For me and the cast of characters on the land at the moment, getting back to the garden also means literally just that.   At the farmstand, Anuradha and Marion are currently facilitating the sale of some of the seedlings we have grown over the past many weeks.  Dan Jason has been here regularly, and recently facilitated a new bed for herbs and medicinal plants.  As I write, Santosh is out in the flower field shaping beds and putting in some dahlias.  Suneel has been super busy as a garden infrastructure angel, reopening the irrigation systems and doing an overhaul of one of the gates.  Om Prakash and Rajani have just recently finished a push to tame some of the blackberry patches, replace the blueberry netting and make the arboretum (put together by Dan Jason and S.N.) more accessible.  Noelle has been helping in the greenhouse incorporating fresh spring greens from the greenhouse into the kitchen. And thanks to great enthusiasm and support from Sharada, we managed to come through with a new tiller, which has allowed me to open up some beds, both for us and for the school kids, to engage the process of getting our seedlings planted.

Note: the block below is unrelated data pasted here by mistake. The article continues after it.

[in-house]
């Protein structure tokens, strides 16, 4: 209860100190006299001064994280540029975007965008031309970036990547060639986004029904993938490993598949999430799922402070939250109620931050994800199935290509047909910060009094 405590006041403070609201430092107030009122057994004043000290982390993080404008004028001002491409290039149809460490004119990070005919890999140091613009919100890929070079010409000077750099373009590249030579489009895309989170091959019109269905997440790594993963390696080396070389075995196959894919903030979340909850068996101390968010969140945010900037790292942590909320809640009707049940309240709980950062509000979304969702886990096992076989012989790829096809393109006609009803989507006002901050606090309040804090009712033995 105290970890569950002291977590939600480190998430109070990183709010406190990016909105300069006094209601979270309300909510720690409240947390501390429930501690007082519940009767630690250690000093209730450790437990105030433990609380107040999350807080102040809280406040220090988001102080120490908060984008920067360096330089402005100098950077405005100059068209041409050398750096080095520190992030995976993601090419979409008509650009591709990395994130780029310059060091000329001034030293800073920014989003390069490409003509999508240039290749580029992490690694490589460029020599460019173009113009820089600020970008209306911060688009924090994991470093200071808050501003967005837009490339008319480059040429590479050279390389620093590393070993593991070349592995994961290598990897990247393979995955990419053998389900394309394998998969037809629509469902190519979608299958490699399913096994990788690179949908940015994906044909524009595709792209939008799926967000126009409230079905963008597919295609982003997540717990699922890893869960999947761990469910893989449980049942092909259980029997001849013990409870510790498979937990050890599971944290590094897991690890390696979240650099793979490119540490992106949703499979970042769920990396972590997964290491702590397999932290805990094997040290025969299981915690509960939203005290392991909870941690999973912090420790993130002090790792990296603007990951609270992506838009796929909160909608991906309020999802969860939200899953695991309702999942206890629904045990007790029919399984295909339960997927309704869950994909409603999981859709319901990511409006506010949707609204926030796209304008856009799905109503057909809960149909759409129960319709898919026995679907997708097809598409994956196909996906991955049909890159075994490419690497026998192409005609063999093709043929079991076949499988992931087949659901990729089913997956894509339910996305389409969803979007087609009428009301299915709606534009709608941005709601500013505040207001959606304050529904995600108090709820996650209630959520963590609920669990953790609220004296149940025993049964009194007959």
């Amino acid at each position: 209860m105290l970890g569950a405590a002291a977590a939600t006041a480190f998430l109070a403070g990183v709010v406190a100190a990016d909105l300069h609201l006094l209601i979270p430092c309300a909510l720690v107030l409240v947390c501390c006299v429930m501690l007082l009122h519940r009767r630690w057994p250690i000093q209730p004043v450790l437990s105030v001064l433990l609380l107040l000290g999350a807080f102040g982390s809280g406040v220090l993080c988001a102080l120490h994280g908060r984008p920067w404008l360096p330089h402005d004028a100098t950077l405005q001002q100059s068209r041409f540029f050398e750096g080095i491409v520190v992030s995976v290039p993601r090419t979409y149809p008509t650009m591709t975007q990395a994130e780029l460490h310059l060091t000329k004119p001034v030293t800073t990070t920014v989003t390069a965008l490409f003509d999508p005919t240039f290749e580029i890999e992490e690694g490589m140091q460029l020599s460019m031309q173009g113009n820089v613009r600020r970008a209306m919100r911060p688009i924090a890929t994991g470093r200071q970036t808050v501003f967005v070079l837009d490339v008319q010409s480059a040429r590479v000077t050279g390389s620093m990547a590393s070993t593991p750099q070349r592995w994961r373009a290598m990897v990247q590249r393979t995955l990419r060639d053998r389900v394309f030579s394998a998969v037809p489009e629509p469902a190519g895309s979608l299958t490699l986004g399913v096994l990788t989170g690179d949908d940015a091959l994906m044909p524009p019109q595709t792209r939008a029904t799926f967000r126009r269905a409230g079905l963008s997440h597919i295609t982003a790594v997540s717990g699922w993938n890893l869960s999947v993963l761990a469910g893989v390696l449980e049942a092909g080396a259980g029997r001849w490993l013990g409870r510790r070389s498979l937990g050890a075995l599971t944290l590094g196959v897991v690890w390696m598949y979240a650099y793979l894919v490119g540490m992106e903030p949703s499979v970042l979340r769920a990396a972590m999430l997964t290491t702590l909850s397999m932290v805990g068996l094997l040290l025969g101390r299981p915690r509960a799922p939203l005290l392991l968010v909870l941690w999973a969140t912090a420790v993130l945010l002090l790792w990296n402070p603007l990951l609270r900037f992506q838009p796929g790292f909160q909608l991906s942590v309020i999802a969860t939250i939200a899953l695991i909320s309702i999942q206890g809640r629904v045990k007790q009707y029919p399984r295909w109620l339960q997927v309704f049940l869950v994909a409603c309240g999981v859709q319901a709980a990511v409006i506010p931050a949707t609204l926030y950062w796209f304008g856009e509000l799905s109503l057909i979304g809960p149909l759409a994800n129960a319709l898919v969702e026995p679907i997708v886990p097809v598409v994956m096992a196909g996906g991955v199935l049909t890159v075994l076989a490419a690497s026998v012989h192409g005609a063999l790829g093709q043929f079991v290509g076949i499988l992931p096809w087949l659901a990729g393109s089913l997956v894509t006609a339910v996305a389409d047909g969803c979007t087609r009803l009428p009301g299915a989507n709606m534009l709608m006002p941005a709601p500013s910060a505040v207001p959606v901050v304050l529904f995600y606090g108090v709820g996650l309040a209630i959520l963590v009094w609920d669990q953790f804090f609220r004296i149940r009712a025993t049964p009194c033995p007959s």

Stewardship of the land, and of the activities which take place on it, takes all of us.  In following Babaji’s leadership and teaching, everyone has their part to play in supporting this environment for the attainment of peace.  Wishing you success in Sadhana – success in getting “back to the Garden.”

P.S.:  What is a standout memory for you of the Garden at the centre?  I would love to hear it in the comments below!

Seedlings at the farmstand

 By Mahāvīr

Thanks to Babaji and the Satsang, I’ve been an aspirant turned devotee of Babaji’s for 17 years.  Currently I’m living on the land at Salt Spring, happy to be helping curate our “environment for the attainment of peace.”